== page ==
#35
The most important devices for computing to me by far remain PCs (running Linux -I haven't used Windows as a main operating system in over 10 years).
Thinking a bit more on this, I guess I'm a bit to set in my ways. I prefer to be sat at my desk to browse the Internet. I like a real keyboard and a big (mine's at 28") monitor. I'm not a great media consumer (something these things seem to be good for).

It's funny I suppose the way my Android experience has gone.

I got the phone to replace my ageing Sagem when I was starting going out for walk in the woods on my own. Only a mile or so but I wanted something I felt more reliable plus I thought I ought to at least try to get myself a little bit in touch with this technology.

While I liked some things about it, for something Linux based I was quite disappointed. Google seem more interested in supporting Word documents than OS Libre/Open Office and lack both nfs (file sharing) and CUPS (printing) support - basic stuff that I still feel any Linux type system should offer as built in.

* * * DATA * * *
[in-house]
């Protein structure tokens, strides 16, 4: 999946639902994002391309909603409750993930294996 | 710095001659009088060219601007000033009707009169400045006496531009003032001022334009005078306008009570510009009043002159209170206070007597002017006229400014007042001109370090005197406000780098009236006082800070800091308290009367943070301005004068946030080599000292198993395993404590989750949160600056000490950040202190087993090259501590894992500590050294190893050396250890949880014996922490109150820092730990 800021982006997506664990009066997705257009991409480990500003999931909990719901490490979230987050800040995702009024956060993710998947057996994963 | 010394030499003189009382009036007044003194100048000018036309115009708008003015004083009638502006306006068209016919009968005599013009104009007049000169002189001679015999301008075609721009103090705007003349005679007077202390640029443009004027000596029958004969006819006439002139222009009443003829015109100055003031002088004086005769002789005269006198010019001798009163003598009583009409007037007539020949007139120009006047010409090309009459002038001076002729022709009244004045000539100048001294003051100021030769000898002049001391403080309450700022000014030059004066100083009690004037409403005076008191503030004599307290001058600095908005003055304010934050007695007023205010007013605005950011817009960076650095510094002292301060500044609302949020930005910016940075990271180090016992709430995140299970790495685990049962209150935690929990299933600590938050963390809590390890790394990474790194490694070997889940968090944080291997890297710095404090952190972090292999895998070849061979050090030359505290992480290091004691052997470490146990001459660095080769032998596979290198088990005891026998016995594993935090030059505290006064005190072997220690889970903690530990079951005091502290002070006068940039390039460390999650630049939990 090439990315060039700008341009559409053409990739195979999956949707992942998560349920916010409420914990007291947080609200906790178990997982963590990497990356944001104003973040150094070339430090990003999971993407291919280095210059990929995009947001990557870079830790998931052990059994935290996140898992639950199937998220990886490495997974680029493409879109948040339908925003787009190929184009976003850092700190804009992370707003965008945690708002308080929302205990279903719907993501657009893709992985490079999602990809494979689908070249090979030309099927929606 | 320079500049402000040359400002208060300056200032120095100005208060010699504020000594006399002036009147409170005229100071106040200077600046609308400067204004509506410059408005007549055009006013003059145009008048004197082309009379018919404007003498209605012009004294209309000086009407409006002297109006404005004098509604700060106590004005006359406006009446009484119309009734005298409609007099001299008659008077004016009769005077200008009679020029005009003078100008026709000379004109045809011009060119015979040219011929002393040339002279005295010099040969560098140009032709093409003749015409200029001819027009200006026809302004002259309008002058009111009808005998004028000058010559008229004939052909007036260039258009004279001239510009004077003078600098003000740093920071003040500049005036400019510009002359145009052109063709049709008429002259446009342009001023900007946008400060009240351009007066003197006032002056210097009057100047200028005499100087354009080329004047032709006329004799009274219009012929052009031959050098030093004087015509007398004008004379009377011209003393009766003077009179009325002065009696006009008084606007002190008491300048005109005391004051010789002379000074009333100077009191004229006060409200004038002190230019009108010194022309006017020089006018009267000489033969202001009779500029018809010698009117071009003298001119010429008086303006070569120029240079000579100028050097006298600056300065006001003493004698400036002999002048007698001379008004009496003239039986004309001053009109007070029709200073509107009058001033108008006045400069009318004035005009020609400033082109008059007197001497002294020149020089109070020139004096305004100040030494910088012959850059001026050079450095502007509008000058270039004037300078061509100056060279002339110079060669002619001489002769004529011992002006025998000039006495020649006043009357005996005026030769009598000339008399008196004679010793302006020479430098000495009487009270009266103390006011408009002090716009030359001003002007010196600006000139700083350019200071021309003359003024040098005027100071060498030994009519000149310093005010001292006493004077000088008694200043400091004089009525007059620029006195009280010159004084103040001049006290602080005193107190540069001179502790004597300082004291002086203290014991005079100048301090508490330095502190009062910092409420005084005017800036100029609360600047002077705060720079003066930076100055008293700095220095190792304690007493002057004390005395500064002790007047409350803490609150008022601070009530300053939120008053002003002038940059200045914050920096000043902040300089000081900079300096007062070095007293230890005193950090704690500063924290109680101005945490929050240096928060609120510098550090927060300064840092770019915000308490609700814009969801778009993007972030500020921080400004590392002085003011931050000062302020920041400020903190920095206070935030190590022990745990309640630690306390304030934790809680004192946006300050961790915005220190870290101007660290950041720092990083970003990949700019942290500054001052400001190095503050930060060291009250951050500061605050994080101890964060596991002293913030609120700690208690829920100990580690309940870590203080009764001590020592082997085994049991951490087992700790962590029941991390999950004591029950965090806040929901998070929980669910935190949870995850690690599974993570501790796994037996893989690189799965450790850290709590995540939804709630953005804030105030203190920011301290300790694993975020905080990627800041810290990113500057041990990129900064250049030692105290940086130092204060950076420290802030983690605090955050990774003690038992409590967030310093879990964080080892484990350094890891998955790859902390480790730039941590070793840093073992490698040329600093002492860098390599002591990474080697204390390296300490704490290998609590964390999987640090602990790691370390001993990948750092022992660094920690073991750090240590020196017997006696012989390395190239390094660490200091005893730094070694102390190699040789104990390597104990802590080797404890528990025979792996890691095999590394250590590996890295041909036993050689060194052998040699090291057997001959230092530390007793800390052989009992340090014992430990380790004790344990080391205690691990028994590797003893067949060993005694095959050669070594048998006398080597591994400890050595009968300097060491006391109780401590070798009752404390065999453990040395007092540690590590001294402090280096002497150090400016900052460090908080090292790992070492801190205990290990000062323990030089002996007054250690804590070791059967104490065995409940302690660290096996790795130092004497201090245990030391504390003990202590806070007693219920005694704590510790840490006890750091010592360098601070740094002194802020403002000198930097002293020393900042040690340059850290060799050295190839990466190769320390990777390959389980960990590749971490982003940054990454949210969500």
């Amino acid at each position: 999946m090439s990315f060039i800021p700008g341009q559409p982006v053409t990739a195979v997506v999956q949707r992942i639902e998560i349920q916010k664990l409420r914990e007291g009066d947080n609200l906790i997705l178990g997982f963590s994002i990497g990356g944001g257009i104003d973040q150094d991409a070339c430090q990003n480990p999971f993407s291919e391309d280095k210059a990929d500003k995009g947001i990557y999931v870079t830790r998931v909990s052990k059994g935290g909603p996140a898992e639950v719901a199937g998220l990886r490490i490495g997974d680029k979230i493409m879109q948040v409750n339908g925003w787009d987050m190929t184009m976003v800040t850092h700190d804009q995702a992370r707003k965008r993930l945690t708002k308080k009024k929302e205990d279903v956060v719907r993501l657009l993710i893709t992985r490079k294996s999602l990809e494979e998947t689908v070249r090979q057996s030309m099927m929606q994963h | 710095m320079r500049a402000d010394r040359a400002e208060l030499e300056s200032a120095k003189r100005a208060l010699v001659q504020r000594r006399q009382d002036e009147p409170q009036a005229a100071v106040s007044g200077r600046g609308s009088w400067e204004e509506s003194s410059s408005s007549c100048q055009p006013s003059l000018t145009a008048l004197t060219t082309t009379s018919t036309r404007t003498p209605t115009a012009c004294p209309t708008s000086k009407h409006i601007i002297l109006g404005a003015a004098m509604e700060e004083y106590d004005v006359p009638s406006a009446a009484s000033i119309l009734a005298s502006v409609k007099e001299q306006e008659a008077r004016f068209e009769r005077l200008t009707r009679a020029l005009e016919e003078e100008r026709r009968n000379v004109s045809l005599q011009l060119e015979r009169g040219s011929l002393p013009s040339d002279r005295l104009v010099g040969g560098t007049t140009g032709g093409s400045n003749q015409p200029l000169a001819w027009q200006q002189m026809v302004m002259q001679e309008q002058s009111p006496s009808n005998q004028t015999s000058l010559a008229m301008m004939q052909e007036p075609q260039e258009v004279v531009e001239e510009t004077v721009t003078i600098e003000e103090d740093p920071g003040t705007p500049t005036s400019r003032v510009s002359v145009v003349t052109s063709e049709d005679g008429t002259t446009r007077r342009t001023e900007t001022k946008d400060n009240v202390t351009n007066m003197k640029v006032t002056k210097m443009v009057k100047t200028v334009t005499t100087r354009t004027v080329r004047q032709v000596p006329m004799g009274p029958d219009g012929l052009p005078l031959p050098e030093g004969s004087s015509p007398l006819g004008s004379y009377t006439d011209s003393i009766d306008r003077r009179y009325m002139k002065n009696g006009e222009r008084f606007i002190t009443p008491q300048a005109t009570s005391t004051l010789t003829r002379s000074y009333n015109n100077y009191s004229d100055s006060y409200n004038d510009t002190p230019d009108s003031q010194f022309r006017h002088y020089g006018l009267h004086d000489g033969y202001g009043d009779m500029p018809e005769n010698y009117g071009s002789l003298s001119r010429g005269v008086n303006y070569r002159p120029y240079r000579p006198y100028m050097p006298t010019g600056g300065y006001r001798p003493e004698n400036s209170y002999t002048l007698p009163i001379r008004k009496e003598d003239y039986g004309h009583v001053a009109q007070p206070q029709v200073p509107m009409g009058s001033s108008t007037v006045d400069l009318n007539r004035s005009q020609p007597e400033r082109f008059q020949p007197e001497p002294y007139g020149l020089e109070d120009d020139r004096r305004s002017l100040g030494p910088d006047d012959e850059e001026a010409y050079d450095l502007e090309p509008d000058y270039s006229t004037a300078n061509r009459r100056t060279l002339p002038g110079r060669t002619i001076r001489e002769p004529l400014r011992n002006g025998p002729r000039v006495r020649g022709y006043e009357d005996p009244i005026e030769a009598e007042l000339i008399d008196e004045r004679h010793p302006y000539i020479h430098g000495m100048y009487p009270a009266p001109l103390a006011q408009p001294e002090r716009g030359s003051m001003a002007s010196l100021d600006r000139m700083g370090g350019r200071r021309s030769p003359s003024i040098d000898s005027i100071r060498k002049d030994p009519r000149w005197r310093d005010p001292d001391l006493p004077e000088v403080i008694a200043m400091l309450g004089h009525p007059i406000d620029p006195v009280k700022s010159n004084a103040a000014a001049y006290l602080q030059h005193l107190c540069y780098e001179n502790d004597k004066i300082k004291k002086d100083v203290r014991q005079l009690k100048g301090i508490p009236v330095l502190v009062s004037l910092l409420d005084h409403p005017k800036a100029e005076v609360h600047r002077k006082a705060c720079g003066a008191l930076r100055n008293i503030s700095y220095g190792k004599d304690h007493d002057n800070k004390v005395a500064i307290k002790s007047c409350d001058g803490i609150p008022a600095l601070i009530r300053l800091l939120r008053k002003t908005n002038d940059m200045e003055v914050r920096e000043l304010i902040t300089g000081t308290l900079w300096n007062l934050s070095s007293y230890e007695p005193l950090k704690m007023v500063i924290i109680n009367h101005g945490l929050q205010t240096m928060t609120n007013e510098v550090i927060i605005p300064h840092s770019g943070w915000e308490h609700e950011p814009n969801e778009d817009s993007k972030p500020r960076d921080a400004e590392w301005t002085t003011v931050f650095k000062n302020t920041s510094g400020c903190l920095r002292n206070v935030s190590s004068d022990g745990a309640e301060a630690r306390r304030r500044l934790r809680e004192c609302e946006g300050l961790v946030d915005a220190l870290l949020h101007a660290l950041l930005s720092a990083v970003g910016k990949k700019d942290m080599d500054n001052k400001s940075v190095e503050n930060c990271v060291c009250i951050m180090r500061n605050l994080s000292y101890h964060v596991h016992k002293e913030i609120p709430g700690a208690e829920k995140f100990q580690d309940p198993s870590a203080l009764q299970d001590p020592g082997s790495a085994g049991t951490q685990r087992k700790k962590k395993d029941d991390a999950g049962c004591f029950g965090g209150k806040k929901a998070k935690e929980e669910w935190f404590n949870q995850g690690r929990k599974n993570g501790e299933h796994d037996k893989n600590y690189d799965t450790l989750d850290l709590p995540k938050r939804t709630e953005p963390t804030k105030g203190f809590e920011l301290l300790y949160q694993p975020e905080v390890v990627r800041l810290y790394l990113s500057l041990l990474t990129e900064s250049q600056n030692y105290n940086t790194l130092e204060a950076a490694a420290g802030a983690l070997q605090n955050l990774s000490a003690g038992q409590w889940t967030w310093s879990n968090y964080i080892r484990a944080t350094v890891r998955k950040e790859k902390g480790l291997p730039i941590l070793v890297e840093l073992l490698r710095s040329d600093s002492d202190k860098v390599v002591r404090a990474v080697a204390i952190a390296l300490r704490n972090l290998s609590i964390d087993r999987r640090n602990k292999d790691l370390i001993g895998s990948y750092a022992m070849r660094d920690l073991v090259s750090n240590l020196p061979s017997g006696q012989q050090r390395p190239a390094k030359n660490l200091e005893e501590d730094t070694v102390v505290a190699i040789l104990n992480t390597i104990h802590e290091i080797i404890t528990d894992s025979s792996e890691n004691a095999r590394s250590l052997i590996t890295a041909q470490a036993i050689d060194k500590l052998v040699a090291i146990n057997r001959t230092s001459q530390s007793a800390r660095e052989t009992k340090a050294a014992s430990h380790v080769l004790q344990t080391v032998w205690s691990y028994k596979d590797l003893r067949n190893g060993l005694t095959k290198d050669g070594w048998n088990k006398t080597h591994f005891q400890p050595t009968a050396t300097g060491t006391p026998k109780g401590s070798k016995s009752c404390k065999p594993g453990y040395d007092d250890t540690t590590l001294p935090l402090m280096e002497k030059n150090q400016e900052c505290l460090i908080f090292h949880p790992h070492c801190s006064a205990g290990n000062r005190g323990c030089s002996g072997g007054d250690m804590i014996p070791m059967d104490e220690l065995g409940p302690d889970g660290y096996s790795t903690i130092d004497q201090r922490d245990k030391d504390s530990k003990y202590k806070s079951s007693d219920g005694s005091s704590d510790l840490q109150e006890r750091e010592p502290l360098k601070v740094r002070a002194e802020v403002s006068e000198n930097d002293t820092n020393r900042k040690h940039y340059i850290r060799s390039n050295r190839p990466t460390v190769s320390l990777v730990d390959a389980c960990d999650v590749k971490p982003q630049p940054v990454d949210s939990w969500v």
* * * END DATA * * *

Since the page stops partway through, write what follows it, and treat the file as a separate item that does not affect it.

I've used alternatives (eg. Samba shares) for the former and written my own apps (none of the letsprintdroid, etc. at the time actually met my requirements). A particular for reason I had for wanting CUPS was to print snapshots taken on the phone to make 4x6 prints on glossy paper. But I found I didn't care much for the Ace 2's camera. Pay a few hundred for a more expensive phone or get a reasonable camera that fits in my pocket? I opted for a Panasonic Lumix camera.

I can't remember why the Acer tablet came in but the Nexus 7 came as a result of an email. A user of my CUPS app emailed me asking if I'd consider adding support for the new print services. I was willing but needed a device that ran KitKat. So where am I now?